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A New Year’s Resolution

new year resolution

A New Year’s Resolution from the Medical Marijuana community

This year we resolve to be more responsible members of the medical marijuana community.  For many of us, our pro-MMJ stance has been all-talk and no-walk.  We’re in favor of legalizing it to treat the millions of people who it can help, but are we doing enough?  2012 is the year for action!  There are so many ways to get involved on both local and federal levels. 
Some states, like California, already have programs underway and they need our support to continue and to progress forward.  Americans for Safe Access is one of the leading advocacy groups and they offer so many ways to get involved that it is ludicrous for us to sit on the sidelines.  They even have an iphone app so we can help out while sitting in traffic.  Don’t want to join a group?  Then let your voice be heard individually.  Call, write or email your local government officials.  Start with your state senators since this movement has to come from the states.  Tell them you support changing marijuana from a schedule 1 to a schedule 2 substance.  Tell them you want growers held accountable for the medication they provide.  Let people know about labs that can help grower’s ensure safety.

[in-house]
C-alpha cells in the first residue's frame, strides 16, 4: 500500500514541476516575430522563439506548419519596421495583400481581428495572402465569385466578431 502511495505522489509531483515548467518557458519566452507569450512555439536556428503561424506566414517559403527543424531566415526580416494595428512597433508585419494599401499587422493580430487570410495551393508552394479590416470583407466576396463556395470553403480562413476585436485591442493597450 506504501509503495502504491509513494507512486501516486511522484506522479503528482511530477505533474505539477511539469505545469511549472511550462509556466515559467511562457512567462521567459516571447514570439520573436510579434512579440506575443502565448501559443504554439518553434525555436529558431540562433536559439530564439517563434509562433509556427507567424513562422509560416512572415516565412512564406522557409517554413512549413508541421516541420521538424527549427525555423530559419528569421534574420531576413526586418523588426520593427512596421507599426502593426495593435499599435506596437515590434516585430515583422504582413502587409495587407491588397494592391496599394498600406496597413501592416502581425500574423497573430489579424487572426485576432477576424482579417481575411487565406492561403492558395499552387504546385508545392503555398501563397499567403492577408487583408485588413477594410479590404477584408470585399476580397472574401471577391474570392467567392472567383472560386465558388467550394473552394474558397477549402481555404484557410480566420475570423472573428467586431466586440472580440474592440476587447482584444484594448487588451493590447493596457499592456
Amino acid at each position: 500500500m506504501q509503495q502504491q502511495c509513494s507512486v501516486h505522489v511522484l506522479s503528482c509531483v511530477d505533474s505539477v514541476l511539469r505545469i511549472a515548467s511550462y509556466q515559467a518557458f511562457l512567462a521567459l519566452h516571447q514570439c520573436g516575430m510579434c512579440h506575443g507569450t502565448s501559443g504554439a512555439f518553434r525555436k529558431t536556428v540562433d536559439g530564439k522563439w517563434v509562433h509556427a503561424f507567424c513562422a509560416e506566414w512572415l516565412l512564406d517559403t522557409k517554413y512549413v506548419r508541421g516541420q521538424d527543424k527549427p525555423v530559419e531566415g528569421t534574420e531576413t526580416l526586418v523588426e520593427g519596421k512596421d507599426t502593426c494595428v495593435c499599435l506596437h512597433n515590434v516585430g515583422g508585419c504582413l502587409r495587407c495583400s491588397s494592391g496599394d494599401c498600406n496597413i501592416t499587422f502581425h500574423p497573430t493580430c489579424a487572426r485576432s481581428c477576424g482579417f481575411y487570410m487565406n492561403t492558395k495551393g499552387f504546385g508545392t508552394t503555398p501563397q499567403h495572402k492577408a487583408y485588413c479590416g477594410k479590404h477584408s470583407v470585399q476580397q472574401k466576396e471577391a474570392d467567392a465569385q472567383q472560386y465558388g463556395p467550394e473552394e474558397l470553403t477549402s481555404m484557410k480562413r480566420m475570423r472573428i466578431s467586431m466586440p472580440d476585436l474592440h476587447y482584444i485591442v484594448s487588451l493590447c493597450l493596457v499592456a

The Federal government has proved to us that it is static and unwilling to move on it’s own.  The Marijuana Policy Project is yet another resource for us to work with and provides clear directions to contact your representatives.  Our nation is supposed to have a “government of the people, by the people, for the people” yet it seems to be slipping away from us. This year we can reclaim it!  First with medical marijuana, but it doesn’t stop there! We can move on to so many other important issues.  We can because we have to.  Our country should, and will change.  It’s a part of the Constitution; we need to be active to do it.  2012 is an election year; take the time to follow those politicians like Barney Frank, Ron Paul, Dennis Kucinich and Jared Polis, who believe that marijuana is something that can help people.

As the clock counts down to midnight and a new year begins, We must set aside our champagne and say together, “This year I resolve to make the US government listen to the people who need help in our country.  This year I resolve to make my country a better place for people who are sick and suffering.  This year I will not be a spaced-out couch potato staring at girls with pot-leaf pasties selling me the next great herb grinder.  I’m going to get involved with groups like The Drug Policy Alliance and change these laws for a healthier tomorrow.”

Happy New Year!

All of us at Marijuana.net